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$2.8M to expand apprenticeship programs in NY, including LI

The $2.8 million in state and federal funds

The $2.8 million in state and federal funds is being used to expand "the nation's first state-sponsored pre-apprenticeship program," Gov. Andrew M. Cuomo said. Above, Cuomo is seen in Albany on Thursday, Dec. 8, 2016. Photo Credit: Hans Pennink

More than $2.8 million in federal and state funding will go to help the poor in New York State to secure apprenticeships and to further expand such programs beyond their traditional focus on the construction industry, officials said.

The state has awarded $1.1 million to six training organizations, including two that will work with Long Islanders, age 18 to 24, and living in poverty.

Nontraditional Employment for Women and the Northeast Carpenters Apprenticeship Training and Education Fund received $221,372 and $100,000, respectively, to help prepare young people for apprenticeships in Nassau and Suffolk counties as well as other regions.

The funds are part of what Gov. Andrew M. Cuomo said last week was “the nation’s first state-sponsored pre-apprenticeship program.”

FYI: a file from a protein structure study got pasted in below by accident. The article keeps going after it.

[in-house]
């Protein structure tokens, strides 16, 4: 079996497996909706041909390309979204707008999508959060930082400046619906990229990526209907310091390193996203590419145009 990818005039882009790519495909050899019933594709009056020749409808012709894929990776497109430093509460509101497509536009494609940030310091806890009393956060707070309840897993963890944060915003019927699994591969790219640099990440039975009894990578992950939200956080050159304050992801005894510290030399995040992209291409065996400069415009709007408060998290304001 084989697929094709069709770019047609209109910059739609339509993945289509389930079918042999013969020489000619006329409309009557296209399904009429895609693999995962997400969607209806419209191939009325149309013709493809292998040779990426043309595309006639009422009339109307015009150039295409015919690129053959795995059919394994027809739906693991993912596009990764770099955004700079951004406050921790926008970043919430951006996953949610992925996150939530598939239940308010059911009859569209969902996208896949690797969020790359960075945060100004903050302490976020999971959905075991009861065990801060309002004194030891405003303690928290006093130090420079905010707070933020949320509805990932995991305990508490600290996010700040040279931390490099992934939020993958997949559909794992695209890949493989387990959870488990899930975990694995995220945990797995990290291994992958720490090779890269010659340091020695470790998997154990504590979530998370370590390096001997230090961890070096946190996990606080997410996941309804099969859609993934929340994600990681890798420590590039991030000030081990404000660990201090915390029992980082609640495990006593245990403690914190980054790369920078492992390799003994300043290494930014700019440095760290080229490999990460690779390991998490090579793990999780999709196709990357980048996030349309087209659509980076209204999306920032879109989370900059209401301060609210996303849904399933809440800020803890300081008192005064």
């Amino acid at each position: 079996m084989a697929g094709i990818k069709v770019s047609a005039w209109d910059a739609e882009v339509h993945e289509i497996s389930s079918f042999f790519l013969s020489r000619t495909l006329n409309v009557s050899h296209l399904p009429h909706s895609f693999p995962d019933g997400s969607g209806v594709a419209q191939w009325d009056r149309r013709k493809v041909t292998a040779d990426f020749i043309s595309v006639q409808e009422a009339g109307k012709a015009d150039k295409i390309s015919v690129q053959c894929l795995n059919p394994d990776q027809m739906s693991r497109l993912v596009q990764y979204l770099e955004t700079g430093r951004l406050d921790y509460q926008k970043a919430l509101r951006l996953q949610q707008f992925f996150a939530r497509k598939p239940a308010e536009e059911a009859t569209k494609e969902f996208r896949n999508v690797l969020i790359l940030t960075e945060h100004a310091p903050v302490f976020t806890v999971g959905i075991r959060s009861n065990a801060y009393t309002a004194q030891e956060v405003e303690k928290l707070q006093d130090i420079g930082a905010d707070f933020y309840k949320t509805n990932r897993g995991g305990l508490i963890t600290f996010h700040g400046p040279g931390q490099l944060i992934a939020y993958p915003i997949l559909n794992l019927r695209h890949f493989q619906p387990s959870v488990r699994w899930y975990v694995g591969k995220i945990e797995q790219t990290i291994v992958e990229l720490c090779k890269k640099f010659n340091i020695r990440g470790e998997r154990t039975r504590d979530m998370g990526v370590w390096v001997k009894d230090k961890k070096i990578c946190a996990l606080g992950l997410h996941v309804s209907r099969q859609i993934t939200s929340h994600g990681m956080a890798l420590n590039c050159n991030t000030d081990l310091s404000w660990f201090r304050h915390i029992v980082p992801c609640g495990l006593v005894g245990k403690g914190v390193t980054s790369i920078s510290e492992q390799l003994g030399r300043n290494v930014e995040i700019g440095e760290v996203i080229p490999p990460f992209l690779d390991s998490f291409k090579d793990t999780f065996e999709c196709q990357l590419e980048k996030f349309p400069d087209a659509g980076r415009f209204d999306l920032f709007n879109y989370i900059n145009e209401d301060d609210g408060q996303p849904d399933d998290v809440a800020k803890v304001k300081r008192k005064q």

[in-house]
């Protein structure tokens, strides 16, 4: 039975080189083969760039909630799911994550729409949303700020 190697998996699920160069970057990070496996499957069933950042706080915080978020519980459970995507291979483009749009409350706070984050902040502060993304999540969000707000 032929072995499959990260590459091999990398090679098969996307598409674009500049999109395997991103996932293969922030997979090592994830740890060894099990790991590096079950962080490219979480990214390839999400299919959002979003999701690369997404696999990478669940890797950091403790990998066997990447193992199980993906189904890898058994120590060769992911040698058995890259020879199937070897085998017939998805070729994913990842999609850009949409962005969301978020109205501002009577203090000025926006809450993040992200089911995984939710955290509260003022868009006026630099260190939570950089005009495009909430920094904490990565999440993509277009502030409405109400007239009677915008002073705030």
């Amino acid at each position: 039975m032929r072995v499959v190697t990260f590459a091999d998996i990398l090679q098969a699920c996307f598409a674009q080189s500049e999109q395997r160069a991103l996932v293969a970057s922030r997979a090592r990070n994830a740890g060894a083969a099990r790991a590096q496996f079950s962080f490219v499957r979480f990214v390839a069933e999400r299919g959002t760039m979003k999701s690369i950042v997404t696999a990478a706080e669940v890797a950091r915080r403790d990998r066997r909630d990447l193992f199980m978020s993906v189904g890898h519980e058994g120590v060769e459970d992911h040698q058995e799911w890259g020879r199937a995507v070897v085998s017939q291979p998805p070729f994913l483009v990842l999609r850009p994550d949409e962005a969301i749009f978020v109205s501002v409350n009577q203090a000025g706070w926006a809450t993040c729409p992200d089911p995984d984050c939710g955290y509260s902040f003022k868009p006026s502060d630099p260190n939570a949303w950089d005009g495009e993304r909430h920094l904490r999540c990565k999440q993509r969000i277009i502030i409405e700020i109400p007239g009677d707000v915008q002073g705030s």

He said the program would provide students training, career information and access to apprenticeships, including on major building projects such as the redevelopment of LaGuardia Airport and Penn Station.

“We are helping to level the playing field and provide more opportunity for some of our most vulnerable citizens,” Cuomo said.

Separately, he announced that the state Labor Department had been awarded $1.7 million earlier this year in two grants from the federal government’s ApprenticeshipUSA initiative. The funds will be used to increase the number of apprenticeship programs in the state and to expand the variety.

Last year, programs registered with the state enrolled 4,774 apprentices, according to state statistics. And the number of programs outside of construction has increased from 25 percent of the total in 2011 to 31 percent last year.

Rep. Kathleen Rice (D-Garden City), who has introduced apprenticeship bills, said the programs “are one of the most effective tools we have to put workers on a path to new skills, higher wages and better careers.”

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